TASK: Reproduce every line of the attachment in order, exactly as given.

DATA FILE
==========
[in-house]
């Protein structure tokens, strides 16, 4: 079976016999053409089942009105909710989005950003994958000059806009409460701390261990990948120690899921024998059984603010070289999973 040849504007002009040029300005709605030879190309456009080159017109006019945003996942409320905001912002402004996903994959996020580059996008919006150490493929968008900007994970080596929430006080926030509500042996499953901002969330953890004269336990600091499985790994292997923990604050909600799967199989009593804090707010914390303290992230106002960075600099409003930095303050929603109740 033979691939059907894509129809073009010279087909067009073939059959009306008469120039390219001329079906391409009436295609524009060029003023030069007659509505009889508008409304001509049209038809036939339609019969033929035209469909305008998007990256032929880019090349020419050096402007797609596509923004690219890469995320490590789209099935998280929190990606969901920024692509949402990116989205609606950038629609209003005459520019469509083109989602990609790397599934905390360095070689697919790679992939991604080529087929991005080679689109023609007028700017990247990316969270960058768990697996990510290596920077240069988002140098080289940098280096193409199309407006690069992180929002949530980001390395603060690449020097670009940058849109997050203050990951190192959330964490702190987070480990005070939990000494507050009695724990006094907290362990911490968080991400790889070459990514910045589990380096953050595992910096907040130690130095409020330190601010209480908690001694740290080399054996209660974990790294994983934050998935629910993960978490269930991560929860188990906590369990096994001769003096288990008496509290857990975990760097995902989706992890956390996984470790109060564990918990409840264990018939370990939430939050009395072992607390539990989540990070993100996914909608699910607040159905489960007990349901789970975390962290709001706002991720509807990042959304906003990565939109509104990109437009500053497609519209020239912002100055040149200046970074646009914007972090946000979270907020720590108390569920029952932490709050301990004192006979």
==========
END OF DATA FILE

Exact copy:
[in-house]
């Protein structure tokens, strides 16, 4: 079976016999053409089942009105909710989005950003994958000059806009409460701390261990990948120690899921024998059984603010070289999973 040849504007002009040029300005709605030879190309456009080159017109006019945003996942409320905001912002402004996903994959996020580059996008919006150490493929968008900007994970080596929430006080926030509500042996499953901002969330953890004269336990600091499985790994292997923990604050909600799967199989009593804090707010914390303290992230106002960075600099409003930095303050929603109740 033979691939059907894509129809073009010279087909067009073939059959009306008469120039390219001329079906391409009436295609524009060029003023030069007659509505009889508008409304001509049209038809036939339609019969033929035209469909305008998007990256032929880019090349020419050096402007797609596509923004690219890469995320490590789209099935998280929190990606969901920024692509949402990116989205609606950038629609209003005459520019469509083109989602990609790397599934905390360095070689697919790679992939991604080529087929991005080679689109023609007028700017990247990316969270960058768990697996990510290596920077240069988002140098080289940098280096193409199309407006690069992180929002949530980001390395603060690449020097670009940058849109997050203050990951190192959330964490702190987070480990005070939990000494507050009695724990006094907290362990911490968080991400790889070459990514910045589990380096953050595992910096907040130690130095409020330190601010209480908690001694740290080399054996209660974990790294994983934050998935629910993960978490269930991560929860188990906590369990096994001769003096288990008496509290857990975990760097995902989706992890956390996984470790109060564990918990409840264990018939370990939430939050009395072992607390539990989540990070993100996914909608699910607040159905489960007990349901789970975390962290709001706002991720509807990042959304906003990565939109509104990109437009500053497609519209020239912002100055040149200046970074646009914007972090946000979270907020720590108390569920029952932490709050301990004192006979």